Causes and Symptoms
You are likely to contract viral gastroenteritis when you eat or drink contaminated food or water, or if you share food or utensils with someone who is already infected. The most common viruses that lead to gastroenteritis include noroviruses, the number one cause of food borne illness worldwide, and rotavirus, which is more common in children.
In many cases, the virus is passed through the fecal-oral route, meaning that someone with a virus has handled food you ate without washing his or her hands after using the bathroom. Some shellfish, especially raw or undercooked oysters, can also transmit this virus.
Although it’s called stomach flu, gastroenteritis isn’t the same as influenza at all. Real flu only affects your respiratory system (nose, throat, and lungs), but gastroenteritis attacks your intestines. Symptoms include:
• Watery diarrhea
• Abdominal cramps and pain
• Nausea and/or vomiting
• Head and muscle ache
• Low-grade fever
Note that if there is blood in your diarrhea, you probably have a more severe infection, and should see a doctor.
• Get your child vaccinated against gastroenteritis, which will prevent severe symptoms later in life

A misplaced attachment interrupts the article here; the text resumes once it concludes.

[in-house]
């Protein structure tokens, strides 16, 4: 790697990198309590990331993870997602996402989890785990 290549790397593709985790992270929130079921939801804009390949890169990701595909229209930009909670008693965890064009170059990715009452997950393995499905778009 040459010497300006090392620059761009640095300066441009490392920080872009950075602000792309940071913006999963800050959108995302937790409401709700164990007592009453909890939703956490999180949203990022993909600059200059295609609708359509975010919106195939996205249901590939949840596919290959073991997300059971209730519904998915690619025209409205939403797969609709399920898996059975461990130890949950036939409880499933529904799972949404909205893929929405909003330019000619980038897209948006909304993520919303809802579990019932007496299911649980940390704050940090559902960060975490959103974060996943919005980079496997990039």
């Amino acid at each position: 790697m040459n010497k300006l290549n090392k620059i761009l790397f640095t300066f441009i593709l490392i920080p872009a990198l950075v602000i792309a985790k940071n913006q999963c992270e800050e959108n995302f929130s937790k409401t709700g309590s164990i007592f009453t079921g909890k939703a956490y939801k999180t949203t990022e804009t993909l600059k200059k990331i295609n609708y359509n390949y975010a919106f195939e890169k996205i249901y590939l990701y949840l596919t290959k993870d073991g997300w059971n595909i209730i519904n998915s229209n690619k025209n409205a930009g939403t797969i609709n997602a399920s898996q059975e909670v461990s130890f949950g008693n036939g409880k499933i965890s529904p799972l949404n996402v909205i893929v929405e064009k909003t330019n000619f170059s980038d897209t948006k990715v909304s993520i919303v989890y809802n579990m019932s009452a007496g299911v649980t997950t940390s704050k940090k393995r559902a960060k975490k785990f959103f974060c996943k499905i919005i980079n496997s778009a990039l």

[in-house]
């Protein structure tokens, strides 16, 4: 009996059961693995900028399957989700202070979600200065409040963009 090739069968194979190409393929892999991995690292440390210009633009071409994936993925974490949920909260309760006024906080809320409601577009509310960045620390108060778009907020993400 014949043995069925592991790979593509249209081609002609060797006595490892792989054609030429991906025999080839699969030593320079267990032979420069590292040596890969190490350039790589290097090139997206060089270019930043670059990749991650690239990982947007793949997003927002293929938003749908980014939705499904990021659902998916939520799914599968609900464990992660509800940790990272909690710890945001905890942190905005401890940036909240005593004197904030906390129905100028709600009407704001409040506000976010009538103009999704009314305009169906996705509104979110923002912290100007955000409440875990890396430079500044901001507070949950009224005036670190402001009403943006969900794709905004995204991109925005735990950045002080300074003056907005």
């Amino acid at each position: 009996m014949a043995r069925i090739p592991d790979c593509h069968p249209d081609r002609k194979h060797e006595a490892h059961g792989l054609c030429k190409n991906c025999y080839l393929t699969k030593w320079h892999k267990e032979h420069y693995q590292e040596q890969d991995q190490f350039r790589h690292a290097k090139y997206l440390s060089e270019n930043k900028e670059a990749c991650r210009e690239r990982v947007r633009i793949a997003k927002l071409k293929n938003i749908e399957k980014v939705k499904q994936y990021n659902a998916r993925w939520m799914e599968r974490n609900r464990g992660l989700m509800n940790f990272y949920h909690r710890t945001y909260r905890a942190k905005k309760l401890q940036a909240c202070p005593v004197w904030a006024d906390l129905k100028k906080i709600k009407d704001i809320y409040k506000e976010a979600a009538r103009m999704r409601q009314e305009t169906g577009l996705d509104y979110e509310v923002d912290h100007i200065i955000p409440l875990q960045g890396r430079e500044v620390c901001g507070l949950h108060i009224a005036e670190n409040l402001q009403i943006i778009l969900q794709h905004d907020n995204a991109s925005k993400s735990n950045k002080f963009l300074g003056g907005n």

• Wash your hands thoroughly with warm water and soap, rubbing them together vigorously for at least 20 seconds
• Avoid sharing eating utensils, drinking glasses, plates, and towels with other people
• Avoid close contact with anyone who has the virus, if possible
• Disinfect hard surfaces such as counters, faucets, and doorknobs
• Make sure your child care center has separate rooms for changing diapers and preparing or serving food
• Take extra precautions when traveling internationally, including drinking only bottled or carbonated water, using bottled water to brush your teeth, and avoiding raw food
Viral Gastroenteritis: What You Need to Know
Gastroenteritis occurs all over the world, affecting people of every age, race, and background. Young children, older adults, people with a weakened immune system, and those who frequently share close quarters with others are particularly susceptible.
Immediately see a doctor if you are dehydrated, can’t keep liquids down, have been vomiting for more than two days, are vomiting blood, notice blood in your bowel movements, or have a fever above 104 F.
Take precautions to prevent getting gastroenteritis and teach your children to do the same. If you do start to show signs of an infection, visit HRHCare Urgent Care or talk with your doctor. We are here for you!